“I had Lyme disease, when I was living out in the Hamptons in 2008,” the artist David Matterhorn was telling Gallerist over the phone. “I was complaining about it to a friend, and he illuminated to me that I had a treatable problem. Did I want to make this part of my life?”
“Life,” his friend said, “is just a dash.”
That comment was a eureka moment for Mr. Matterhorn. He began thinking about dashes, and this led him to visit gravestones, where a dash marks the breadth of a single life. He traced the stones, and then decided to photograph them, zooming in closely on just the dash.
The resulting photographs are richly colored fields that show the tombstones with incredible detail. Every little indentation and mark in the stone is visible, and a lone dash–raised from or painted onto or punctured into the stone–sits at the center of each one.
“At first I thought they were aerial photographs from another planet!” rare book and art dealer John McWhinnie exclaimed. He is showing Mr. Matterhorn’s “Dash” photographs at his Upper East Side gallery through Oct. 8, and they had decided to call together. “In the Bruce Lee one,” he continued, “it’s like the monolith scene on the Moon from the film 2001, but it looks like you’re floating over Mars.”
As Mr. McWhinnie mentioned, Mr. Matterhorn often photographs the graves of celebrities like Mr. Lee. He began with anonymous gravestones, but then began chasing more popular names after coming across Jackson Pollock’s grave in the Hamptons. He has done Malcolm X’s dash, which is a rusty gold; Susan Sontag’s, which is gold and serifed, stamped into luscious blue rock; and Man Ray, a deep imprint in tan rock.
When we first heard about the project, it sounded kitschy. But the photographs work. They are intimate and moving but also cold and abstract compositions. The variety of the images that resulted from the simple conceptual conceit is astounding.
Mr. McWhinnie compared the works to German photographers Bernd and Hilla Becher, who spent their lives photographing types of industrial equipment, displaying them in vast networks of images. Superficially similar, when shown together their their unique aspects become more pronounced, they strengthen and feed on one another. The same could be said of Mr. Matterhorn’s images.
Finding his dashes, Mr. Matterhorn uses a website called Findagrave.com that documents the sites of the deceased. He has traveled the world in pursuit of names. “Going to these places and seeing my idols, connecting with the energy of these places, was a healing journey for me,” he said.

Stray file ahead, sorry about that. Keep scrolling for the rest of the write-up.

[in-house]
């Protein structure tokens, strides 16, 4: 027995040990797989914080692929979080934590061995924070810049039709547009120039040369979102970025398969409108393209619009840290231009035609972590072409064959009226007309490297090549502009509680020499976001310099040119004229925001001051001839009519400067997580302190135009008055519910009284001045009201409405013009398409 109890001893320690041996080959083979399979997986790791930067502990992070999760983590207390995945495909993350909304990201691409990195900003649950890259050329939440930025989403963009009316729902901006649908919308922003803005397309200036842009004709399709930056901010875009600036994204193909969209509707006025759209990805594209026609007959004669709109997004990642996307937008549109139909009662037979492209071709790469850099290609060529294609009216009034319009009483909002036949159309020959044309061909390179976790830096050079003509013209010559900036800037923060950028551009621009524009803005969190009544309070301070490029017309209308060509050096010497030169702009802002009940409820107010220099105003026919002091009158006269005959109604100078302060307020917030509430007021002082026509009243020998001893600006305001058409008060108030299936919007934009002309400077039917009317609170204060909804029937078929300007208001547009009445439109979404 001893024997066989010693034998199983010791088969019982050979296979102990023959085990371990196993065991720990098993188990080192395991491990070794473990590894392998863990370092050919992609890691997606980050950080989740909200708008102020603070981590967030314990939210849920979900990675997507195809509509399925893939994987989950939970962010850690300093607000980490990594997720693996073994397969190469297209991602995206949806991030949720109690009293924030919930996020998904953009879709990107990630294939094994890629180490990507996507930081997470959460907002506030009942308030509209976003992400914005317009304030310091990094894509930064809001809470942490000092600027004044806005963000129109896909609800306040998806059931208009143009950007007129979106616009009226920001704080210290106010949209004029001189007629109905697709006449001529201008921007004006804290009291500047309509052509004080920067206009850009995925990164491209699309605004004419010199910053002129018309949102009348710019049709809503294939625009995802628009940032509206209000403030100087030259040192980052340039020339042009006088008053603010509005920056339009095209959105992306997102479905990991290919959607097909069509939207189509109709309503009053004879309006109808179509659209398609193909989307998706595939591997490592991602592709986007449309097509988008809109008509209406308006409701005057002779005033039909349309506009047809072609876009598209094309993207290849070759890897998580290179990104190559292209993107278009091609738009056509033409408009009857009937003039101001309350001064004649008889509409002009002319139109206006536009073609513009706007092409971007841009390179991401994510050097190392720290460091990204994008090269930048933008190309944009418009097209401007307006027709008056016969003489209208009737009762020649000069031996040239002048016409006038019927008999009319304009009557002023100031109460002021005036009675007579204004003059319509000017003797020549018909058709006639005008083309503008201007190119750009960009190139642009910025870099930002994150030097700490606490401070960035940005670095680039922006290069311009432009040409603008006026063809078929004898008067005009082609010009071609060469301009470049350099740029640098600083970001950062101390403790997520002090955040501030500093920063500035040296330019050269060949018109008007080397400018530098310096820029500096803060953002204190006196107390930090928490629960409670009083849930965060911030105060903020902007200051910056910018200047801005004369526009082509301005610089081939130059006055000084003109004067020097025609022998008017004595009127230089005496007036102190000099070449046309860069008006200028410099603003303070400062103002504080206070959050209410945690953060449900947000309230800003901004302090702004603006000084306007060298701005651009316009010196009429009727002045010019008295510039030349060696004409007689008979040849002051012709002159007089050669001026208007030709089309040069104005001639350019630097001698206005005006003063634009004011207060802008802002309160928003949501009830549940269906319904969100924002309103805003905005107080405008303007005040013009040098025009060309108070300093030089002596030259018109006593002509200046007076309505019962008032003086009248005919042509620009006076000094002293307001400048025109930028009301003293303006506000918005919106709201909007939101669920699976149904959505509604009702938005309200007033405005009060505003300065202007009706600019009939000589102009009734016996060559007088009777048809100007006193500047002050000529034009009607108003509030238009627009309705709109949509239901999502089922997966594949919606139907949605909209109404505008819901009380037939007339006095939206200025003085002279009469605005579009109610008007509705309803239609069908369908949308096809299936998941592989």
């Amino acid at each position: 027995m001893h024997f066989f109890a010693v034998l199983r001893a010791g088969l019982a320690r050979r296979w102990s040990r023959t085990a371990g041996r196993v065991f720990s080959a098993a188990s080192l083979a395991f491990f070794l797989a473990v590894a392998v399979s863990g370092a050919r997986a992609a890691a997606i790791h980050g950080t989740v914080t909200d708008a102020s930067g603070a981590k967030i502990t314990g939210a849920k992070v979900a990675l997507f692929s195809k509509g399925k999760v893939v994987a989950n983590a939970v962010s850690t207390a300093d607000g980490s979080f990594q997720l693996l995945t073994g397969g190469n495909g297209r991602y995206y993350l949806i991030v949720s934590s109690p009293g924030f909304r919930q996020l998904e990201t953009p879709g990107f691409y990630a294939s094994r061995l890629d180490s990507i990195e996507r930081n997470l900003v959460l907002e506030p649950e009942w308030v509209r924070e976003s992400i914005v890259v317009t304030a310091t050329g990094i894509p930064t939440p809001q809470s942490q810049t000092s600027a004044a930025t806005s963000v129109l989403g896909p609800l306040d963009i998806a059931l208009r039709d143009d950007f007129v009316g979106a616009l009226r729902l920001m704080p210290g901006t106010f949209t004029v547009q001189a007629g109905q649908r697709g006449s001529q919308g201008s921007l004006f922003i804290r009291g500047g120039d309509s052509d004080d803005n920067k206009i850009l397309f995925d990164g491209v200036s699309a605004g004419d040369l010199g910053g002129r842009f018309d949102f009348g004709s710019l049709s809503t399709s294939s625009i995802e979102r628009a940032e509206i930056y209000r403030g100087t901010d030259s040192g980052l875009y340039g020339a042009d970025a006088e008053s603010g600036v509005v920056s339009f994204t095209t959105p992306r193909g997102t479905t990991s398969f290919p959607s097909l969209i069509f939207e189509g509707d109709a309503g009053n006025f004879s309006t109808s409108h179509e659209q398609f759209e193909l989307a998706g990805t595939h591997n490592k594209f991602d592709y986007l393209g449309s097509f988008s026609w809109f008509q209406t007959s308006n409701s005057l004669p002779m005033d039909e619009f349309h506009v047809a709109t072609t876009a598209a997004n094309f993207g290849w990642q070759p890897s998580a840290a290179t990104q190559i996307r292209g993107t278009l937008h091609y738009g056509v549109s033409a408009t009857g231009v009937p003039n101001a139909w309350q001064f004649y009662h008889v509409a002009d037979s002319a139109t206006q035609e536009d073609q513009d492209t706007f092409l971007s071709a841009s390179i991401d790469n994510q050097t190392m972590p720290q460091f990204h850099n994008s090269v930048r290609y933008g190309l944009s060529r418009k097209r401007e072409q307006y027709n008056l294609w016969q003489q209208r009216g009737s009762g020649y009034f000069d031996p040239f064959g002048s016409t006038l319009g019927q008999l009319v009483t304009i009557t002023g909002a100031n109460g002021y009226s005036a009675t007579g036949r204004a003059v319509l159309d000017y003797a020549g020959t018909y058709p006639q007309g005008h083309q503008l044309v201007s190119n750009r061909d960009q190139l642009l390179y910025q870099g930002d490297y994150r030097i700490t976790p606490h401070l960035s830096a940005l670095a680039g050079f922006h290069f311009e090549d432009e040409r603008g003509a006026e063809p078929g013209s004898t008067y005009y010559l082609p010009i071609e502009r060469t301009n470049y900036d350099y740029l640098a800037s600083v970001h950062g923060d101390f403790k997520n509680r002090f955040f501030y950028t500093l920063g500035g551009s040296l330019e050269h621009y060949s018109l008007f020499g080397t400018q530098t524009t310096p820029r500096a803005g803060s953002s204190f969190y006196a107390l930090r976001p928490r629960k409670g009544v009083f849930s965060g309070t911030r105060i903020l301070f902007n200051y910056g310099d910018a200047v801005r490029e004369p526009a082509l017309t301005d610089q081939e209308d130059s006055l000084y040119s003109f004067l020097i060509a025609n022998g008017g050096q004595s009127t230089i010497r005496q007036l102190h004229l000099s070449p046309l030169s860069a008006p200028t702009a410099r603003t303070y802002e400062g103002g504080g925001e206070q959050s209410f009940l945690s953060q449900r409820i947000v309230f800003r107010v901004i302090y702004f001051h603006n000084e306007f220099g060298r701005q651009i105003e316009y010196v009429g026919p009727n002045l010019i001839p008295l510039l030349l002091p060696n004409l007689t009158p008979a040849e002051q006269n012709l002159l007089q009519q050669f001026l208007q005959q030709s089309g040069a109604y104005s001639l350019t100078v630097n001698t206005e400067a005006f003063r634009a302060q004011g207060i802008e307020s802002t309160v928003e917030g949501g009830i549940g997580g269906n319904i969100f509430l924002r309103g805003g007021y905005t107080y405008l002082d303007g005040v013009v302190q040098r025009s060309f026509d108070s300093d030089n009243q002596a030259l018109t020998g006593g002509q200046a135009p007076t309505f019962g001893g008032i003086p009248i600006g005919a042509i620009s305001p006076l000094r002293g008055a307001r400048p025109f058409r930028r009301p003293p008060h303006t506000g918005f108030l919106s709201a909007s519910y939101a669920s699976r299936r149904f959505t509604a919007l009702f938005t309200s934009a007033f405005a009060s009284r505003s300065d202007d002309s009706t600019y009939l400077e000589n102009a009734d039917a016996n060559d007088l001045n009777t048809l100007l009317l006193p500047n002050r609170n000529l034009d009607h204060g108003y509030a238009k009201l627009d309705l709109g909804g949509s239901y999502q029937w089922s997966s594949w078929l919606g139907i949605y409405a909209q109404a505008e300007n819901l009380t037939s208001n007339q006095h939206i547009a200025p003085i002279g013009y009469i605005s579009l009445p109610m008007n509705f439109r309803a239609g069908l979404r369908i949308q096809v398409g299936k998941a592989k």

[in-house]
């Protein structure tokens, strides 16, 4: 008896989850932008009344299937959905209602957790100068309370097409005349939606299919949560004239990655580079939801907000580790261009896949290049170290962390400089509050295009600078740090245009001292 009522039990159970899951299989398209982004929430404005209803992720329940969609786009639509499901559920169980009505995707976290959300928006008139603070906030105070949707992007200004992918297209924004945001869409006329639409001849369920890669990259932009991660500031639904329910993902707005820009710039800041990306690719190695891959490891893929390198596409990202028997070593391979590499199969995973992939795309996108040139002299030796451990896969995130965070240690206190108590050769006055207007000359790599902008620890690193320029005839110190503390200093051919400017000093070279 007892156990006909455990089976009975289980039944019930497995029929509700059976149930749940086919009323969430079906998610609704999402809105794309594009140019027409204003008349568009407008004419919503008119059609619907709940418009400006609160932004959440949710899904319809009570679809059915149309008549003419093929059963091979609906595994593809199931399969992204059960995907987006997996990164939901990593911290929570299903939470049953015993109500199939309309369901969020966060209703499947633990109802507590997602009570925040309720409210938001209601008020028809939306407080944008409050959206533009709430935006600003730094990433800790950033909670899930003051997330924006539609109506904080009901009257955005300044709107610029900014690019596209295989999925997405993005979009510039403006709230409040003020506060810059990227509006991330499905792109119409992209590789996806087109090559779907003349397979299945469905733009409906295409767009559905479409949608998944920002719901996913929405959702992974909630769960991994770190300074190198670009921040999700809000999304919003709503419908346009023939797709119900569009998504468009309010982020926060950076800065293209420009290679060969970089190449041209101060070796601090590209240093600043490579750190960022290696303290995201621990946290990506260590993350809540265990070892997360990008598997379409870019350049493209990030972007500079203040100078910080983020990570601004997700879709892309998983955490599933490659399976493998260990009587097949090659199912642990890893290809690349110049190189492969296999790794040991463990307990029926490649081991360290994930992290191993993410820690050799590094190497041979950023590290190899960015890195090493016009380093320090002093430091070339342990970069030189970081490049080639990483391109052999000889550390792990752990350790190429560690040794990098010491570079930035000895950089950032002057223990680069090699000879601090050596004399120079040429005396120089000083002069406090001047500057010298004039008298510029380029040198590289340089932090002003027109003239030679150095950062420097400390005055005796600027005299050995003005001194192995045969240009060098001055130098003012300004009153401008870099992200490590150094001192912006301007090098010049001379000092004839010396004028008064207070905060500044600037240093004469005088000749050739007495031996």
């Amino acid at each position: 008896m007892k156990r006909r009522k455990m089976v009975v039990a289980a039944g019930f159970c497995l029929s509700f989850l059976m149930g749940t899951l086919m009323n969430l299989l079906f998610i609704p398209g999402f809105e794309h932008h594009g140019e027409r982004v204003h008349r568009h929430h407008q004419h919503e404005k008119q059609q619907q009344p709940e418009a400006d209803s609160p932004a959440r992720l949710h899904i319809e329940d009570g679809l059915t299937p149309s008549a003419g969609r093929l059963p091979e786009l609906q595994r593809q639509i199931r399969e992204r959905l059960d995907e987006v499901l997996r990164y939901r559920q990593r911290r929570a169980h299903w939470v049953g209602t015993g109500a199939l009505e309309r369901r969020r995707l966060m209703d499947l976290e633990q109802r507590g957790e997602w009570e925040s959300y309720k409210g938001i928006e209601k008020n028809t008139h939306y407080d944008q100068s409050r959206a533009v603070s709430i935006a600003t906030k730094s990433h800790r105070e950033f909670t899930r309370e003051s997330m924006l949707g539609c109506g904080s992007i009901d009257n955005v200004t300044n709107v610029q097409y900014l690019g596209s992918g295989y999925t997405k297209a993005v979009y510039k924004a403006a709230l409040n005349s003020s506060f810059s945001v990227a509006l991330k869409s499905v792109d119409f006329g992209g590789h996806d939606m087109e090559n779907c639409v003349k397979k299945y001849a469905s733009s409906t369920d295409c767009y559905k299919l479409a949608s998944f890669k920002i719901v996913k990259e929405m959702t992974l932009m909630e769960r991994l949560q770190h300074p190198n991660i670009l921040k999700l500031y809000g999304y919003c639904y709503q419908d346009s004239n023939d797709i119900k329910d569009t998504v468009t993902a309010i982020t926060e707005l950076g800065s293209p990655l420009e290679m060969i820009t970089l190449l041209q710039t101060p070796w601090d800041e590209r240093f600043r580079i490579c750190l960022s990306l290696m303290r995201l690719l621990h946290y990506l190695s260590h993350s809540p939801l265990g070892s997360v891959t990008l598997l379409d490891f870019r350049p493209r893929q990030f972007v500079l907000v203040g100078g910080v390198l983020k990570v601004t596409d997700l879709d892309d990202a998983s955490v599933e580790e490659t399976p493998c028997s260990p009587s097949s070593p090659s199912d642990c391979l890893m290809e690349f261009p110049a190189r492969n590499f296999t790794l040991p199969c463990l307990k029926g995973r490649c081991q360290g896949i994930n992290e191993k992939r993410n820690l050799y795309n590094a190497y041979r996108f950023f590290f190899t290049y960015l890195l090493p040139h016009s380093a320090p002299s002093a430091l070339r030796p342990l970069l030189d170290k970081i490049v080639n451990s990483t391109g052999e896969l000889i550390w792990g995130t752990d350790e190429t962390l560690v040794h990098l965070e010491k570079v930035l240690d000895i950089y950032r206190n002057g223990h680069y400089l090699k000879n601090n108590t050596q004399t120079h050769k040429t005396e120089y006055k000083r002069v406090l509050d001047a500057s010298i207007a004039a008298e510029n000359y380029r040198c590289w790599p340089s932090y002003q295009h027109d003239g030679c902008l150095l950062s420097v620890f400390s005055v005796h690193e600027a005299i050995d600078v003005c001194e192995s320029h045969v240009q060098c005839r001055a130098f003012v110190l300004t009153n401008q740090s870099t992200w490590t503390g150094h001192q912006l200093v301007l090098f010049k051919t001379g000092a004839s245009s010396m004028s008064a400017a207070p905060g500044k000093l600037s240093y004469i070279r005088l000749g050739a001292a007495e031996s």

It has also been a project filled with uncanny experiences. At Houdini’s grave, in Ridgewood, Queens, his camera suddenly stopped working, and a strange error message appeared on the screen. “There’s a different energy there,” he told us. “There are energies at many of these places, whether you believe in the hocus-pocus of it or not.” The camera started working again only when he was back on the Long Island Expressway, driving home.
Mr. Matterhorn is also a musician, and he made finding jazz greats a priority. In Westchester he visited the grave of jazz pianist Thelonius Monk. While there, as he often does, he decided to see who else was buried nearby, leading him to Jam Master Jay, of Run-D.M.C., and the singer Aaliyah.
“Are you familiar with Aaliyah?” Mr. Matterhorn asked us. We are. “I had dated a girl that was friends with Aaliyah back in the day,” he continued. “When we went there, my camera turned off. It just wasn’t working. We left, and then my assistant and I came back. I said, ‘Hey listen, this is for my friend, this is not to take anything from you, this is to pay tribute to you.’ The camera turned on for a few shots and then it turned off, and it didn’t work for the rest of the day.”
At the opening reception for the show last month, Gallerist noted that the wine was particularly wonderful, rich with complexities and flavors we have never before experienced at a public opening. It was better than any we had ever tasted at such an event. What was this about? We learned that Mr. Matterhorn is also a successful wine buyer. The name Matterhorn is a nom de plume.
“I wanted people to approach my art with a fresh perspective and clear eyes,” the artist explained to us of his decision to operate under a pseudonym. (The wine in question was white Bordeaux, he told us.) His dealer added, “I think that was a brave call on his part, because he really could have traded on his success.”
We asked if there are similarities between the rare wine and art worlds. “The wines that I’ve dealt with actually have a dash,” Mr. Matterhorn explained to us. “They can have an amazingly long arc. Top-notch Bordeaux and Burgundies have a similar life span to a human. ‘82 Lafite Rothschild is going to live 70 to 100 years, not far off what a healthy person can expect to live. It’s basically time in a bottle.”
Given his fascination with gravestones, we were compelled to ask what he planned for his dash, thinking this was a unique line of questioning. “A lot of people ask me that,” he said. He laughed. “My own dash, like everyone’s, is a work in progress. I’m working on a piece about that.”
Mr. McWhinnie jumped back into the conversation. “Artistically, he has something up his sleeve,” he said. “I think that is something that David Matterhorn the artist is going to be working on for the rest of his life.”